Perhaps the most important part of any hydroponic system is the nutrient solution.

In soil, roots need to spread out to survive, but not in hydroponics. Hydroponic systems deliver nutrients straight to the roots, letting the plant focus on growing strong and healthy, rather than surviving.

Without nutrients, cultivating crops is impossible.

In this article, you’ll learn everything you need to know about nutrient solution.  

About Nutrient Solution

Nutrient solution is a fertilizer, that is combined with water for use in hydroponic systems. It’s full of all the essential elements plants need to survive.

But finding and balancing the right nutrients can be tricky for beginner hydroponic farmers.

Farmers can purchase premade solution, or make their own, but premade solutions are more common for low-scale farming.

Solutions from the store typically come in liquid form for easy blending with water.

It’s important to consider the proportions of nutrients to water when mixing. Over or under saturating can be detrimental to plant health.

You can find the right proportions for your solution on the bottle or by contacting the manufacturer.

Younger plants require less nutrients than mature plants, so it’s important to adjust your solution as your plants grow.

It’s also important to track the pH level and temperature of the nutrient water.

The pH levels of your water will influence the solubility of the nutrients. If the pH is too high, or too low, your plants won’t be able to absorb all of the nutrients that they need.

Be sure to research the optimal pH for your specific crops. In general, the range that works best for most crops is 5.8 to 6.3.

The temperature of the water should remain consistent as well! Too hot or too cold water and your crops won’t be happy.

High temperatures will cause heat stress in plants, leading to wilting and root death. Conversely, low temperatures cause slow growth.

As such, be sure to keep water in the 70-degree range—no lower than 60 degrees and no higher than 80 degrees.

Another thing to keep in mind is the quality of the water you’re using.

Raw water may have minerals that are harmful to plants like chlorine. Therefore, before mixing water and nutrient solution, be sure to test it and pretreat, if needed.

Next, we’ll look at some of the essential nutrients that plants need.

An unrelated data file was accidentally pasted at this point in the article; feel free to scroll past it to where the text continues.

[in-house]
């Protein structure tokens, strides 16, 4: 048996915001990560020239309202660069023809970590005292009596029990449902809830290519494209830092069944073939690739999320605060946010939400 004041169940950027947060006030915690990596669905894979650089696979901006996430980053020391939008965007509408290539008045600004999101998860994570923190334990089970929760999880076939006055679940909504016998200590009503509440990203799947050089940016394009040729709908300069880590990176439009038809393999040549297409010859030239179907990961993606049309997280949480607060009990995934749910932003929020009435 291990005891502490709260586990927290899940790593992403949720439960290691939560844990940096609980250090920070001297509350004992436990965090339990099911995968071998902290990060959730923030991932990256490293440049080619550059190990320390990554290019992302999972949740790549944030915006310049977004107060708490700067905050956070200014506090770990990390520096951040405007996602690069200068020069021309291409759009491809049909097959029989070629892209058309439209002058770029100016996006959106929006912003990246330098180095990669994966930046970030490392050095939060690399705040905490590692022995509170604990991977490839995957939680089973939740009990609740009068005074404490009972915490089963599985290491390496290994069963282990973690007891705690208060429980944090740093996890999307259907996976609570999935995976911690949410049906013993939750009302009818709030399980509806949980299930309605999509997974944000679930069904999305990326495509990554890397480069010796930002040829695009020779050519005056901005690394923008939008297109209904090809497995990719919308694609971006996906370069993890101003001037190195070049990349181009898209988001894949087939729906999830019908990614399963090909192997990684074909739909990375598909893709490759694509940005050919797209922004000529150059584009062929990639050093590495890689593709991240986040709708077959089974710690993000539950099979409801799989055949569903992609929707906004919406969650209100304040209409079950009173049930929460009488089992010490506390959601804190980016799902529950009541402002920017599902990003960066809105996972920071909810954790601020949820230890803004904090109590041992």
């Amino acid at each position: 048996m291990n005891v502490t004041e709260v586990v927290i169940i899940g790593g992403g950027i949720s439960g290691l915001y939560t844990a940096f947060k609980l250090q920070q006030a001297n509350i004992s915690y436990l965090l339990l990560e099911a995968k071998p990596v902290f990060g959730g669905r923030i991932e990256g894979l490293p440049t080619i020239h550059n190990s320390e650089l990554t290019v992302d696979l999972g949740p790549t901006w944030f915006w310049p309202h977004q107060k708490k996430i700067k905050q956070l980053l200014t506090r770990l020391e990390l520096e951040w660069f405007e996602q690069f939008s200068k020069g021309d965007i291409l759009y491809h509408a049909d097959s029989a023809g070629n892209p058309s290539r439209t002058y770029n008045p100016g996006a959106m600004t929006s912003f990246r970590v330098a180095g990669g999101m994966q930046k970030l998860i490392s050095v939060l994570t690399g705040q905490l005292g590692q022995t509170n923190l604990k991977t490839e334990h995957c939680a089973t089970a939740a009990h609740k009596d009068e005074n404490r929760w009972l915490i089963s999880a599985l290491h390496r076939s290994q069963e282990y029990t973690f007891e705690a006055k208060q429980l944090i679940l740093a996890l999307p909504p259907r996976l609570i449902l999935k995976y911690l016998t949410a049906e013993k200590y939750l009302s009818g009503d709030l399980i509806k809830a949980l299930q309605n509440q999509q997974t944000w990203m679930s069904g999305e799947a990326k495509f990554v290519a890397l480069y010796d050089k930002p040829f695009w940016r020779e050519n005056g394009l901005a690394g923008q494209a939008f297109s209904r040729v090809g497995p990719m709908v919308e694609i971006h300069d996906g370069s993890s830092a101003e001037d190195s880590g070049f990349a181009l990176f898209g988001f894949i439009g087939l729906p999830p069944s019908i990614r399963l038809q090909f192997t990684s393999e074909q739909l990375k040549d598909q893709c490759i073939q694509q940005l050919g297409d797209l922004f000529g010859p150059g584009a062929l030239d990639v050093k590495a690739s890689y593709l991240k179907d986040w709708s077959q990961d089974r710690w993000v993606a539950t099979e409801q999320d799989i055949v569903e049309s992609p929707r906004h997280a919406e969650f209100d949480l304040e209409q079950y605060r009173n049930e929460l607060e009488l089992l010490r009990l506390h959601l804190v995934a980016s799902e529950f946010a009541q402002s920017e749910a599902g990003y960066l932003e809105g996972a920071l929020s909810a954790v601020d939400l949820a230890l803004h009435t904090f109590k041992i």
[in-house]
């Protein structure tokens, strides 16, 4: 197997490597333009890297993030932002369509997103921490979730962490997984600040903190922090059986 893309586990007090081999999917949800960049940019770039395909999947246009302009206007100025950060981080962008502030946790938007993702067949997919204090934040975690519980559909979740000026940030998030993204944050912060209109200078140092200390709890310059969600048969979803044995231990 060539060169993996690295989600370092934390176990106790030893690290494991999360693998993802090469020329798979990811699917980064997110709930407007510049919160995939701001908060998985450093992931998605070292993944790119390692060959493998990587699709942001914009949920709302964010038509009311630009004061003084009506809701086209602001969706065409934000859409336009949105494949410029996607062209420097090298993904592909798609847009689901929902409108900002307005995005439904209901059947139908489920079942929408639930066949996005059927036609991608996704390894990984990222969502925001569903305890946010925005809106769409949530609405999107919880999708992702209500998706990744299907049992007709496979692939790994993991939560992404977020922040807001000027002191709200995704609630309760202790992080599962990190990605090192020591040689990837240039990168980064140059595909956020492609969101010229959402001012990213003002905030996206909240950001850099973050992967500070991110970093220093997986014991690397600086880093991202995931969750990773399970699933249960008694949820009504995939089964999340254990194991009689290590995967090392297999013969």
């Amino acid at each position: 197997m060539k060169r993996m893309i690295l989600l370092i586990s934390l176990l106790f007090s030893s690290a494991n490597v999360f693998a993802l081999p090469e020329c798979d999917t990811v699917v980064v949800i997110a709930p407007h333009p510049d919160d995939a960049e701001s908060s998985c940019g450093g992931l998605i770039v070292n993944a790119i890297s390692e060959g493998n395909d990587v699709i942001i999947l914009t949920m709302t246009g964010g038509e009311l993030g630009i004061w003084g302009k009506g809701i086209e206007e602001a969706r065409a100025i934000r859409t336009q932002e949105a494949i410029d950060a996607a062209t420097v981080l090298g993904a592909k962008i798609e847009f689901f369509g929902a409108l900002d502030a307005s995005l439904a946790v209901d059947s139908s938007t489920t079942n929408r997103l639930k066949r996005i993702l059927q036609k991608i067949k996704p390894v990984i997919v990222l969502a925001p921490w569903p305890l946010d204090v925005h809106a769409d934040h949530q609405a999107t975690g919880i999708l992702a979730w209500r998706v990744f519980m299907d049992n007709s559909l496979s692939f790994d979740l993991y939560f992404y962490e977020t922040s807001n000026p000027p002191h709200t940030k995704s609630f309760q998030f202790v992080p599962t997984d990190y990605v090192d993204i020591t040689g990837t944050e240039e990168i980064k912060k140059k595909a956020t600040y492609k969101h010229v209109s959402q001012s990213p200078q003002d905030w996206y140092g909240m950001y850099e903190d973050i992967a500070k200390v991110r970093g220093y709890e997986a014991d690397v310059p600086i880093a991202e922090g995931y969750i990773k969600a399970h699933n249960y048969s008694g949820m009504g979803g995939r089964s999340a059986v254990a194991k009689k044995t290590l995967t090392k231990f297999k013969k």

Macro & micro-nutrients

While the amount of nutrients a plant needs, varies by species, there are some nutrients all plants need to survive.

These nutrients are broken into two categories: Macronutrients and micronutrients.

Both categories are essential for plant survival, but micronutrients are needed in smaller quantities.

Macronutrients include nitrogen, potassium, phosphorus, calcium, magnesium, and sulfur.

Nitrogen is essential for photosynthesis and proteins. Photosynthesis is the process of converting sunlight into energy, and proteins are crucial for many cellular processes.

Potassium regulates enzymes and is important for root and reproductive growth and development.

Enzymes break minerals down so they’re small enough to be absorbed by the plant’s cells.

Sulfur and magnesium are also used for enzymes. Plus, sulfur produces amino acids, while magnesium creates oxygen during photosynthesis.

Phosphorus makes up cell membranes, is involved in energy transferring, and helps flower, fruit, seed, and root development.

Calcium also helps on the cellular level, aiding cell formation and bonding cell walls.

On the other hand, micronutrients include boron, copper, iron, manganese, and zinc.

Boron’s functions are unknown, but that doesn’t mean it’s unimportant. Boron deficiencies result in brittle roots.

Copper helps with electron transfers and prevents toxic effects of some minerals.

Iron is used in the creation of chlorophyll, which is the green pigment that is responsible for absorbing light during photosynthesis.

Manganese, like magnesium, evolves oxygen during photosynthesis.

Finally, zinc is active in enzymes and promotes growth.

Necessary nutrients may vary by species, but these macro- and micronutrients are among the most widely needed.

Premade vs homemade

Nutrient solution can be purchased premade, or made at home.

Premade solutions are easier, especially for novice farmers, but homemade solution offers the ability to tailor nutrients to your specific crops.

Premade nutrient solution, usually comes with two or three parts, depending on the solubility of the solutions.

Solutions that come with two parts, are typically separated with macronutrients in one container and micronutrients in the other.

This is because some nutrients are incompatible in their concentrated forms, as such they must be kept apart from each other.

Generally, nutrient solutions call for mixing 3.5 milliliters of each concentrate per liter of water, but you should always refer to the manufacturer’s recommendations before mixing.

There are plenty of “do it yourself” (DIY) options for nutrient solutions, ranging from soaked compost, to mixing separate nutrients together.

Homemade nutrient solutions are riskier, especially for newer hydroponic farmers, because it’s subject to more human error.

If you’re interested in making nutrient solution at home, do extensive research to be sure that you add the proper amount of nutrients.

Whether you use homemade or premade solution, be sure to check the pH levels and balance as needed after mixing with water.

Once you’ve figured out your nutrient solution, you can start growing crops!

Check out our Pure Greens Container Farms for a turnkey hydroponic growing system that’ll meet all of your growing needs.

Visit our website or call us at 602-753-3469 for more information.